Optical synchronisation of chaos in unidirectionally coupled external cavity vertical-cavity surface-emitting semiconductor lasers (VCSELs) has been experimentally achieved. The polarisation of the injected beam is perpendicular to that of the free-running receiver (x-polarisation). Normal (positive-slope) synchronisation is observed between the injected beam and the y-polarized component of the receiver. However, due to the anti-phase dynamics of the receiver, an inverse (negative-slope) synchronisation is found between the injected beam and the x-polarized component of the receiver. A 200 MHz message has been successfully encoded in an external-cavity VCSEL transmitter and decoded in a receiver. Message recovery has been achieved with about 9 dB signal-to-noise ratio.
We have experimentally demonstrated message broadcasting and decoding using a chaotic external-cavity DFB laser transmitter and two stand-alone DFB laser receivers. A GHz message has been successfully broadcast to the two receivers. Message recovery was achieved with greater than 14 dB signal-to-noise ratio.
Strong optical injection and optical frequency matching have been used to effect an experimental demonstration of dual-mode synchronisation using a multi-mode external-cavity chaotic master laser and two single-mode stand-alone slave lasers. It is shown by means of synchronisation diagrams and measured cross-correlation functions that the longitudinal modes of the slave lasers have been successfully synchronised to frequency matched modes of the master laser operating in the low frequency fluctuation regime. The time lag between the lasers identifies that injection-locked synchronisation is achieved.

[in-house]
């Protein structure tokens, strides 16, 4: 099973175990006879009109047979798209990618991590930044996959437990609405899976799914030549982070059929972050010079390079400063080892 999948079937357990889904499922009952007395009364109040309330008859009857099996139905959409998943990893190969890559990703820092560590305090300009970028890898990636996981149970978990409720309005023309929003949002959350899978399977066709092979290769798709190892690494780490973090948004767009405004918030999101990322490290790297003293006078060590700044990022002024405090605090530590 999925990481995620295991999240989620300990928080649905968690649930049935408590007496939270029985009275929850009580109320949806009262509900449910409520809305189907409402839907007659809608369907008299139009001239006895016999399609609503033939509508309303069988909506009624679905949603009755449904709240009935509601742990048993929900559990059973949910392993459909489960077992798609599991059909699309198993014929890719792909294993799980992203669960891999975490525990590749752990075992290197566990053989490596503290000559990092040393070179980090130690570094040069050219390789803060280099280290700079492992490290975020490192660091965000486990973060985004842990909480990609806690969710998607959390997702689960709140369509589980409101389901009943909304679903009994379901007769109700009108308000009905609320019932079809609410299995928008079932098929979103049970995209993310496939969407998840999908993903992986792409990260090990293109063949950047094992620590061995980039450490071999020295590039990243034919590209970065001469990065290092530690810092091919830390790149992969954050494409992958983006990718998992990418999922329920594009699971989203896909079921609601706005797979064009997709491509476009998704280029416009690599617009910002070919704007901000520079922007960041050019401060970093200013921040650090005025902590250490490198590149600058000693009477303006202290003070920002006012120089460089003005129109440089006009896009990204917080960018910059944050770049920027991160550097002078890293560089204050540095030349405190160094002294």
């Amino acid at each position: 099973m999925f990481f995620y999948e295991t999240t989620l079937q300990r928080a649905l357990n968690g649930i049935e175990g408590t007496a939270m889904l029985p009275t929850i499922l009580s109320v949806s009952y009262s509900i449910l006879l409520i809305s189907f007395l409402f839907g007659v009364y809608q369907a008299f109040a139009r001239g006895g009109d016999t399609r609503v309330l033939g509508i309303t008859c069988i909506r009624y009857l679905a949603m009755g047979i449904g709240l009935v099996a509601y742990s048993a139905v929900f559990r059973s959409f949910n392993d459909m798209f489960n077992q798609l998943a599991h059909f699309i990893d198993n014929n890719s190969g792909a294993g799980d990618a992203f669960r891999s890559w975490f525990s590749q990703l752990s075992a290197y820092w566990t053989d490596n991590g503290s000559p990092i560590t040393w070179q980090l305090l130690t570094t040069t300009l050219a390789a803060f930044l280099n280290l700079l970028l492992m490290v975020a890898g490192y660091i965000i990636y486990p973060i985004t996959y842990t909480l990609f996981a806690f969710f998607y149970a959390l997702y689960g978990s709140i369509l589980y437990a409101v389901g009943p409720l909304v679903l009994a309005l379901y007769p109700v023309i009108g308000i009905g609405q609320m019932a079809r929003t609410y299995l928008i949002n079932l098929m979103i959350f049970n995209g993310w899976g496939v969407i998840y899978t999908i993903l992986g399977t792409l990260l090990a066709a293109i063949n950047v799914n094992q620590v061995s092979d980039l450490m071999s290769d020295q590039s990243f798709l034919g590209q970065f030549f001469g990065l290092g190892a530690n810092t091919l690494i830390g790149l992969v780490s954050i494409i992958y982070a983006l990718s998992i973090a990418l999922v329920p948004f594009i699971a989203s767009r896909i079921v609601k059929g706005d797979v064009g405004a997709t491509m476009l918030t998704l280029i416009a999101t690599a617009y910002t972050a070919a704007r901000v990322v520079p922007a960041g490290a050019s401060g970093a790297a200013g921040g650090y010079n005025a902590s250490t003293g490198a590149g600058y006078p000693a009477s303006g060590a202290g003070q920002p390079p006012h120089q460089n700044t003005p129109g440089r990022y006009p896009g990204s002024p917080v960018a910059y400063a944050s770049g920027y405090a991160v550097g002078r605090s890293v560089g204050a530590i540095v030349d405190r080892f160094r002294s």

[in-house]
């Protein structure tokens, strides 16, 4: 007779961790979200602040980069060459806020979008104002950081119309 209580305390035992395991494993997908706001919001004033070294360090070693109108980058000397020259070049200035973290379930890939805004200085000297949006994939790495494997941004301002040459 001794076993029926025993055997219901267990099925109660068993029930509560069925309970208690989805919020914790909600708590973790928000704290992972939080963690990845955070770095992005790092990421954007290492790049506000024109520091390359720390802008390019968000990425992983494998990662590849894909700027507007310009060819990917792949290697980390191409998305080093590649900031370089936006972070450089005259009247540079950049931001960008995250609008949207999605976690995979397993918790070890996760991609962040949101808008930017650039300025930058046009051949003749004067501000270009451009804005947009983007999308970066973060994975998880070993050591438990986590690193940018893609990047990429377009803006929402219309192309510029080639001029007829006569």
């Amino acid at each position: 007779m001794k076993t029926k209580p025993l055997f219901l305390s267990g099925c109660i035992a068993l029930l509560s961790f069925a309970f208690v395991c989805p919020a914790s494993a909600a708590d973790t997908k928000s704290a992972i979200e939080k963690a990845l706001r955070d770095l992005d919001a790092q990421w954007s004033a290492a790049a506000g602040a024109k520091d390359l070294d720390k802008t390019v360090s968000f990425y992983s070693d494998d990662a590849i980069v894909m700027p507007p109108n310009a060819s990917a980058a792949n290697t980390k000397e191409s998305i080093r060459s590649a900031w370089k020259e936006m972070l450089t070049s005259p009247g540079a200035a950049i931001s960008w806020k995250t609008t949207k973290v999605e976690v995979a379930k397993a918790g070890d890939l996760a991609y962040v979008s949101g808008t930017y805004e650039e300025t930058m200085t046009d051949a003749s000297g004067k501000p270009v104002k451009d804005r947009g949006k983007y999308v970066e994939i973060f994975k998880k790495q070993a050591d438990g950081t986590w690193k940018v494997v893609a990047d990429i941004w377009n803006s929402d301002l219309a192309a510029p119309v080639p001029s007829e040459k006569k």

Nonlinear delayed dynamics was first proposed in Optics by Kensuke Ikeda in 1979. Since then, many different setups based on similar dynamical principles were carried out experimentally, first to explore the numerous and various behaviours, and then to use the high complexity chaotic regimes for optical data encryption. After a brief review of the different setups and principles, we will report on 4 different optoelectronics realizations developed in our group, emphasizing on the characteric properties of each setup, and their implementation in chaos-based secure communication systems.